Artifacts: Be prepared

Read our article in the Cayman Financial Review Magazine, eversion 

Advice from Charlie to potential small business owners:

Charlie Adams didn’t dream of being an antiques dealer; indeed he had loftier pursuits in mind. He wanted to grow up to be a pilot. His father was living in Jamaica in the 1960s and made his first trip to Grand Cayman in 1964.

Over the years he and William “Bill” Walker blazed trails for bankers and lawyers in the islands. It was the early days of what would become the now.

At the same time Charles Jr. was in the UK trying to take to the skies. He got through all the necessary tests and interviews to be accepted for training at exactly the same moment that the intake of new students was cut off. Not one to be discouraged he decided to pursue hotel management and business studies at university.

He would apply for flight training again at a later date. Once he had graduated he was ready to take another shot at the British Overseas Airways Corporation (now British Airways) but alas this time he failed the final test and it seemed it was the sign for him to hang up his fledgling wings for good.

Charlie had always had an interest in antique watches and actually bought himself a set of jeweler’s screwdrivers so he could tinker with his first watch, purchased off Carnaby Street for the exorbitant price of one pound sterling, bartered down from 30 shillings. He took the watch apart, cleaned the workings, and saw it come back to life once he reassembled it. From that moment he was hooked.

On a trip to Miami he sold a couple of silver watches to a dealer in Coconut Grove who gave him a good deal more than he had paid for them, but recommended that he bring gold watches the next time; so he did.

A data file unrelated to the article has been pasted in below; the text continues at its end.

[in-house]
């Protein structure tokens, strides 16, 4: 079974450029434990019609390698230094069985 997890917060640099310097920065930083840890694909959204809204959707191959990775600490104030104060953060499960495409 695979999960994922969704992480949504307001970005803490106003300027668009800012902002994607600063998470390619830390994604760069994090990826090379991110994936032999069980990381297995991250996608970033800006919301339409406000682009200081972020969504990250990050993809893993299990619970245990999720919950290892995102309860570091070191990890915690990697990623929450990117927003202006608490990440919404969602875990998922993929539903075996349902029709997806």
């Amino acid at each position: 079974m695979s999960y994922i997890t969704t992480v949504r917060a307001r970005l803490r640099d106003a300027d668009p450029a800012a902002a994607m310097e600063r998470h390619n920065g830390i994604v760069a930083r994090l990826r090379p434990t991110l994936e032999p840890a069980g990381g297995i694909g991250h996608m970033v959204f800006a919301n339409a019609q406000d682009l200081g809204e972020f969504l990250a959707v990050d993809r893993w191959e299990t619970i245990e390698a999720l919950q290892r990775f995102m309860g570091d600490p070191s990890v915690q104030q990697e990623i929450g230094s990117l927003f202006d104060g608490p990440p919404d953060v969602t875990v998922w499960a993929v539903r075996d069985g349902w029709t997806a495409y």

He was making a nice little bit of money from his cottage industry and was visiting Grand Cayman every summer. One day his father noticed a business for sale in town, a shop selling furnishings in the front and a few antiques in the back. He asked his son if he was interested in purchasing it. He was, and so Artifacts officially went under new ownership in 1975.

The first task was to sell off all of the old stock, and once the space was cleared he got about buying unique pieces to slowly fill the shelves. He was particular about what he stocked from the very beginning; discerning taste that has greatly contributed to the shop’s success and longevity on the waterfront.

Business wasn’t exactly going gangbusters when Charlie initially took over. Word needed to get out that there was an antiques store in residence, and town didn’t have many shops or visitors at the time.

Life began to change the next year as cruise ships started to arrive in George Town on a regular basis. It was a thin trickle at first, but the market slowly grew and thanks to Artifacts’ prime spot facing the harbour, Charlie saw his sales pick up. He began to buy small shipwreck coins and got a local craftsman to mount them in gold. He couldn’t keep them in stock they were selling so quickly.

As time passed so his contact list got longer. He was able to buy directly from the sources of antique pieces instead of third party dealers, which kept his costs down. His stock became more diversified but his quest for quality remained, and he would always travel back with all he had bought. His theory was if it was small enough that he could easily transport it, it would appeal to tourists who had limited space in their luggage.

Charlie has now been in the business 37 years but neither his shop nor his method of running it has really changed in all that time. He has never had any regrets about his choices and even sees quiet periods as a way to revisit methods and costs and find more efficient ways to run his company.

He dabbled with the idea of opening another location, but decided in the end that he was happy with the status quo. He could probably charge more for some of the items he stocks, but he is comfortable with the margins he uses and the formula works.

Charlie Adams is a small business owner who managed to turn a passion for antiques into a profitable venture, and as there are still so many pieces of history being discovered every day, it would be unsurprising to find him behind his counter another 37 years from now.

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